“They told us that the last time someone brought one to them was in 1980,” said Dwayne Petry who recently found one in his garage. “However, he also said that there have been an increase in reports of coral snakes in the state.”
Petry, who had a guest spot the one in his garage, killed it with ‘a large stick.” He kept it’s body in a mason jar filled with alcohol just because the snakes are rare and ‘very beautifully’ designed.’
They are also quite deadly.
Coral snakes possess one of the most potent venoms of any North American snake. Most venomous snakes must inject between 75–100 mg of venom to be fatal.
However, Acadia Parish residents can take some consolation in the fact that relatively few bites are recorded due to the reclusive nature of the coral snake and the fact they generally inhabit sparsely populated areas. According to the American National Institutes of Health. There are an average of only 15–25 coral snake bites in the United States each year. That, however, does not mean that people shouldn’t be on the lookout for them.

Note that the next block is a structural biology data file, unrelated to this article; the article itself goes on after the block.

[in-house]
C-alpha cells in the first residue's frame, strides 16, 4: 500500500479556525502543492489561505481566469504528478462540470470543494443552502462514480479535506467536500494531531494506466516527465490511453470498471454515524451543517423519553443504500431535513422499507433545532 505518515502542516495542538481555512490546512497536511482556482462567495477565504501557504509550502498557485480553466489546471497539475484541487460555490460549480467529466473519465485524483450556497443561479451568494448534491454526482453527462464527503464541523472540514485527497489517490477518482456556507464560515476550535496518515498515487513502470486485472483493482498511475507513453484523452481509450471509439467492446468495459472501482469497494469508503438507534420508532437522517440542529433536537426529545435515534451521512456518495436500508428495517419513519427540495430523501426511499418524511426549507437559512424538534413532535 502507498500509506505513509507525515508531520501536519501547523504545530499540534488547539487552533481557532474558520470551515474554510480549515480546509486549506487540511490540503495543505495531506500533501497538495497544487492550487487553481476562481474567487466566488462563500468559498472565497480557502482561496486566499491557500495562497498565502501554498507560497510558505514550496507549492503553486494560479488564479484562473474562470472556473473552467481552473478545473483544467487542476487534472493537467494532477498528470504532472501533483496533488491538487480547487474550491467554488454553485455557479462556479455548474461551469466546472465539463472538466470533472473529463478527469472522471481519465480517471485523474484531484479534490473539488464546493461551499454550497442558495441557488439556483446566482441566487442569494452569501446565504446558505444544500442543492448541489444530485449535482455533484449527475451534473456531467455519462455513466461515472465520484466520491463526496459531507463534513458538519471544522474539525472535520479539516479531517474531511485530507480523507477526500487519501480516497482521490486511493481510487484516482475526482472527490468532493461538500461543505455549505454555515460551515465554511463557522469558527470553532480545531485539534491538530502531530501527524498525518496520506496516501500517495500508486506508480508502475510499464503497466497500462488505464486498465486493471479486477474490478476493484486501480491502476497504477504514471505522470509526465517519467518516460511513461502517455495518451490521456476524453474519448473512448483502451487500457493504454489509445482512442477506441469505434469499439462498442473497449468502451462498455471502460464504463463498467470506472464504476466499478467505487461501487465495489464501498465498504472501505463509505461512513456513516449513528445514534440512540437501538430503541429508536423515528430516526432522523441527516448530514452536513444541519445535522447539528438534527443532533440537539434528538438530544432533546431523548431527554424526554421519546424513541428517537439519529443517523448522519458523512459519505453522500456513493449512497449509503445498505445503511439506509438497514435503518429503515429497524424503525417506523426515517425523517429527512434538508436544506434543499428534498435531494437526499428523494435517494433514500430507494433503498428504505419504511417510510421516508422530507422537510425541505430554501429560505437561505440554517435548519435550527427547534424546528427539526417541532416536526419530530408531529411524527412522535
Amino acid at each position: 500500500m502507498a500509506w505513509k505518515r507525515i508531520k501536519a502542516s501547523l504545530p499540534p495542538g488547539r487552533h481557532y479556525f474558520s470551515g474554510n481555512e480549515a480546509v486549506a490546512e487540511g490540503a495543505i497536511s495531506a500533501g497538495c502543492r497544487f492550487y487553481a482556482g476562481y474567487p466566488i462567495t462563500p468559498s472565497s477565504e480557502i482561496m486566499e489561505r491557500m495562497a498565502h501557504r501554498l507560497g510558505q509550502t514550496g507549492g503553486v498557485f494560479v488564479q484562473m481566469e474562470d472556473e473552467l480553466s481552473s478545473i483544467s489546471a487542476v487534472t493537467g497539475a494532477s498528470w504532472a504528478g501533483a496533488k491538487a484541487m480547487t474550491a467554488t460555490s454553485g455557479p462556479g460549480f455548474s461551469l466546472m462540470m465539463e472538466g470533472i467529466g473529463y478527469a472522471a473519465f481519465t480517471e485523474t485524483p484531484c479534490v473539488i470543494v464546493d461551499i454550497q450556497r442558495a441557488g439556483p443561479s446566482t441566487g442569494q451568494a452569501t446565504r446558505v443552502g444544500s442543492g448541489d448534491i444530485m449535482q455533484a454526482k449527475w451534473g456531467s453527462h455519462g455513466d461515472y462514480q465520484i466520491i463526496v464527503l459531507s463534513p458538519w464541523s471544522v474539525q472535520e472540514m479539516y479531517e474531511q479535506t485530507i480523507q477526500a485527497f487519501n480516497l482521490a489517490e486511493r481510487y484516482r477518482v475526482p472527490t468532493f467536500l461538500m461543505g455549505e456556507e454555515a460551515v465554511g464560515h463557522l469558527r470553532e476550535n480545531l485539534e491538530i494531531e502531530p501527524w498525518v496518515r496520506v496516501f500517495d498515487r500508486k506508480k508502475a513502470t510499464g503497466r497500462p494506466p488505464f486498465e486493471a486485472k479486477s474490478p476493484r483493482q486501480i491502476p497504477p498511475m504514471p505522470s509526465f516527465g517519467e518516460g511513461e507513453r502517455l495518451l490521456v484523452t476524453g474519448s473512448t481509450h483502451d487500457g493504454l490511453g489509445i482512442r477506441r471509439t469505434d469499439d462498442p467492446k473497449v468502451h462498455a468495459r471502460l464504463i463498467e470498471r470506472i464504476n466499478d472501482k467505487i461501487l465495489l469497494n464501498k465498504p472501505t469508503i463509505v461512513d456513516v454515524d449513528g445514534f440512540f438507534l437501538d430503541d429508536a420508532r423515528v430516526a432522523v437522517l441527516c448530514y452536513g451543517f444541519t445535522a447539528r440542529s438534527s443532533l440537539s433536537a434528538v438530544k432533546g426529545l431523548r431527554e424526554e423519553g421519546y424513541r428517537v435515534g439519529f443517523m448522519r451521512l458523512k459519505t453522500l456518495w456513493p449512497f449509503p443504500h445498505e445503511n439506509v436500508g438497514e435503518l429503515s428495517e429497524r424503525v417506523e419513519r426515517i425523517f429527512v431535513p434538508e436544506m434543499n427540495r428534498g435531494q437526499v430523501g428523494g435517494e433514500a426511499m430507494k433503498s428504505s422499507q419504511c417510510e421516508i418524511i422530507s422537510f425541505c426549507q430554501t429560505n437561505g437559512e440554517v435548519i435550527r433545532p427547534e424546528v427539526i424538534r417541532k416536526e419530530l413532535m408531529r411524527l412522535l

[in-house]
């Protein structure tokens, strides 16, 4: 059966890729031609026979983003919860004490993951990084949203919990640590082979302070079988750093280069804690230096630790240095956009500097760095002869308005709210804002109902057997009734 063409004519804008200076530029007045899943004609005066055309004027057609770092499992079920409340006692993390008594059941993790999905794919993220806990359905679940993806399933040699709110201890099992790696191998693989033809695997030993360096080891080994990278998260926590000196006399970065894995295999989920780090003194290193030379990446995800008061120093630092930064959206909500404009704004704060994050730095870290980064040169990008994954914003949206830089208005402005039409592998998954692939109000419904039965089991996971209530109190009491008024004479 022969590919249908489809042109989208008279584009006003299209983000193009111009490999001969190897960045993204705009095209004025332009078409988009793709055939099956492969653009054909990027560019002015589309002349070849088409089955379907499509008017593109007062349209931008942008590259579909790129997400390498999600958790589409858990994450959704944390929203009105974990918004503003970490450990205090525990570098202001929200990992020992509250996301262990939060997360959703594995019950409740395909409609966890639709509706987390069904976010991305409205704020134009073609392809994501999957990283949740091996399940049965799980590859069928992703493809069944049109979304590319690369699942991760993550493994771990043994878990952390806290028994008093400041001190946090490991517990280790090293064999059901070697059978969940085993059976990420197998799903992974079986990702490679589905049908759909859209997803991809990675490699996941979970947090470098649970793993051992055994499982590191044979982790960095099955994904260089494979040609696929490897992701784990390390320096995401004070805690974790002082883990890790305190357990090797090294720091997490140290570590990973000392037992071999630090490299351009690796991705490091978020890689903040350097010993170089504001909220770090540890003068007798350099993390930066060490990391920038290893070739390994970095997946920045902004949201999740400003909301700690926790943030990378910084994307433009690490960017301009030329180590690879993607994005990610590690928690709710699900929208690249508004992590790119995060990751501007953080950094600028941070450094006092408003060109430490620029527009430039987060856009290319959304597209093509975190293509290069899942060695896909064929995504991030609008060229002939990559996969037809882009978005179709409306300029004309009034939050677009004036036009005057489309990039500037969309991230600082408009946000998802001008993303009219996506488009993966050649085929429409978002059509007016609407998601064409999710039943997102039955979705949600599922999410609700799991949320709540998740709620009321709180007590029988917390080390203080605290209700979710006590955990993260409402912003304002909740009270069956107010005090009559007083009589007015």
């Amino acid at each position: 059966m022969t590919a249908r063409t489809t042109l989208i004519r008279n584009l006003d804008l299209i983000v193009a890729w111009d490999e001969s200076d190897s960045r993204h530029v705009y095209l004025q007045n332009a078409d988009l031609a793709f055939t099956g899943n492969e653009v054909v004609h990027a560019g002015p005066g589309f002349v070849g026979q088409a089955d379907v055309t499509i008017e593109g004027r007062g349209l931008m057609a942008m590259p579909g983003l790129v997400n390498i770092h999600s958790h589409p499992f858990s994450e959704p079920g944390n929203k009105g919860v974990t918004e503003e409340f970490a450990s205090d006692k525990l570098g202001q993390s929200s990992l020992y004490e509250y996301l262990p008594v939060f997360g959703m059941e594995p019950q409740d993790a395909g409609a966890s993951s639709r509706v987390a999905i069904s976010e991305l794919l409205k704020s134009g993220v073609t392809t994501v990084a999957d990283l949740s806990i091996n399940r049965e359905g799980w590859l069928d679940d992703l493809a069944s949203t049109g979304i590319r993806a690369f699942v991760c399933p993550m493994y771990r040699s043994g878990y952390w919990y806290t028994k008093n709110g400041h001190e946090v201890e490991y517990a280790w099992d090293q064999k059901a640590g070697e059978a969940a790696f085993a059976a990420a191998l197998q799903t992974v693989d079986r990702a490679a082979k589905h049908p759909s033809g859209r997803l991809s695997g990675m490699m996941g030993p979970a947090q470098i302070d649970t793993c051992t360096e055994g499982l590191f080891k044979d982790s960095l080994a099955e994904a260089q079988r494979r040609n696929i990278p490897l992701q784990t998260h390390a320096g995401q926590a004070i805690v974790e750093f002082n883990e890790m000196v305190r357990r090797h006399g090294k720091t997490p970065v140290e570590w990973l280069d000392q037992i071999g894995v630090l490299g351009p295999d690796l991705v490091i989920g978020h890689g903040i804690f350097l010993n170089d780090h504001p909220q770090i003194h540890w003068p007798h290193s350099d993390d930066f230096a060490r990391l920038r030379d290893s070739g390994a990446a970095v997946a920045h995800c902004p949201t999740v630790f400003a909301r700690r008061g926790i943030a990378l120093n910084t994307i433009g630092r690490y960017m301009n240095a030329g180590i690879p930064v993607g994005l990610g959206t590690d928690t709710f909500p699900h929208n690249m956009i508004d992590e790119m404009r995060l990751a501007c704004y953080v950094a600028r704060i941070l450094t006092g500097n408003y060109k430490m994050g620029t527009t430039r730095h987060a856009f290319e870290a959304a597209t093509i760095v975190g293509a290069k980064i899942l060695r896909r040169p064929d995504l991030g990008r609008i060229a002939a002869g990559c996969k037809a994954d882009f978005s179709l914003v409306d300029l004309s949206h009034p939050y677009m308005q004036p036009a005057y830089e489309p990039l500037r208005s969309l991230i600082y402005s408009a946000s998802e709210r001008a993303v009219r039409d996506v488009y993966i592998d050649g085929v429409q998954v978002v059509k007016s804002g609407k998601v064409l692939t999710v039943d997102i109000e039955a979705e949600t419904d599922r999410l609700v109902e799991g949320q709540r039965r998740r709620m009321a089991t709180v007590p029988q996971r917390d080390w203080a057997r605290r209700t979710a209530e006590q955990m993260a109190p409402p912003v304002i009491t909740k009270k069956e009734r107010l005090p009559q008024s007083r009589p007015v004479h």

“I just worry about some child seeing this snake with this beautiful design and wanting to grab it,” added Petry, who was waiting for an official from LDWF to come collect the snake they have saved.
It is theorized that the reason for the rise in the coral snake population may be last year’s flood that brought a large amount of water from the northern Mississippi River that brought a large amount of flood waters from the north and midwest.
Nonetheless, people in Acadia Parish and Acadiana as a whole may want to familiarize themselves with the snake with the intricately designed skin so as to know to avoid it.
“The one we found appeared to be a baby,” said Petry. “That means there’s a mother out there somewhere who is bigger and probably has laid many more eggs.”